Data from: How temporal patterns in rainfall determine the geomorphology and carbon fluxes of tropical peatlands
Cobb, Alexander R., Singapore-MIT Alliance for Research and Technology
Hoyt, Alison M., Massachusetts Institute of Technology
Gandois, Laure, National Polytechnic Institute of Toulouse
Eri, Jangarun, Ministry of Industry and Primary Resources
Dommain, René, National Museum of Natural History
Abu Salim, Kamariah, Universiti Brunei Darussalam
Kai, Fuu Ming, Singapore-MIT Alliance for Research and Technology
Haji Su'ut, Nur Salihah, Ministry of Industry and Primary Resources
Harvey, Charles F., Singapore-MIT Alliance for Research and Technology
Published May 23, 2018 on Dryad.
Cite this dataset
Cobb, Alexander R. et al. (2018). Data from: How temporal patterns in rainfall determine the geomorphology and carbon fluxes of tropical peatlands [Dataset]. Dryad. https://doi.org/10.5061/dryad.18q5n
Tropical peatlands now emit hundreds of megatons of carbon dioxide per year because of human disruption of the feedbacks that link peat accumulation and groundwater hydrology. However, no quantitative theory has existed for how patterns of carbon storage and release accompanying growth and subsidence of tropical peatlands are affected by climate and disturbance. Using comprehensive data from a pristine peatland in Brunei Darussalam, we show how rainfall and groundwater flow determine a shape parameter (the Laplacian of the peat surface elevation) that specifies, under a given rainfall regime, the ultimate, stable morphology, and hence carbon storage, of a tropical peatland within a network of rivers or canals. We find that peatlands reach their ultimate shape first at the edges of peat domes where they are bounded by rivers, so that the rate of carbon uptake accompanying their growth is proportional to the area of the still-growing dome interior. We use this model to study how tropical peatland carbon storage and fluxes are controlled by changes in climate, sea level, and drainage networks. We find that fluctuations in net precipitation on timescales from hours to years can reduce long-term peat accumulation. Our mathematical and numerical models can be used to predict long-term effects of changes in temporal rainfall patterns and drainage networks on tropical peatland geomorphology and carbon storage.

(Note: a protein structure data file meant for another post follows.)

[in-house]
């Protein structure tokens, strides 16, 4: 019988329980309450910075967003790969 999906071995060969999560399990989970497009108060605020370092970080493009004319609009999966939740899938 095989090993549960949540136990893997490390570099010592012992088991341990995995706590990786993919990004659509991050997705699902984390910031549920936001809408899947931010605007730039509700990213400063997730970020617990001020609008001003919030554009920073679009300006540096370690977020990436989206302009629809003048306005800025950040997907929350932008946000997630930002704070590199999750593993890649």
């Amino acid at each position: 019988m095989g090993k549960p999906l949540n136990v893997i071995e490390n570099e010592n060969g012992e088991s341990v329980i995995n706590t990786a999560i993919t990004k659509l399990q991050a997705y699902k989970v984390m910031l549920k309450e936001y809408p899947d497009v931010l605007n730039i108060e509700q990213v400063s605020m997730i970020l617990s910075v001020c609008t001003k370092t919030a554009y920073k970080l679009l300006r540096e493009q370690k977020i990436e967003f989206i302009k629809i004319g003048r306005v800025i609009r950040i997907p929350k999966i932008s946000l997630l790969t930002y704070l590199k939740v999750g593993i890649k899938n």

Soil surface CO2 flux data
Comma-separated text table containing daily averages of barometrically corrected water table height and soil surface CO2 flux, as described in the "Soil respiration" section of the SI Methods. These data appear in Figure 4b of the paper.
Radiocarbon dates from peat samples
Comma-separated text table containing calibrated radiocarbon dates from peat samples, shown in Figure 7 of the paper. Of the data in the table, 22 the dates from 7 cores first appeared in Gandois et al. (2014), and 7 dates from 1 core first appeared in Dommain et al. (2015), in addition to the 6 dates from 1 core first appearing here, as noted in the "Source" column of the table.
README for data files
Text file explaining data package files and their fields. Also provides acknowledgements and contact information.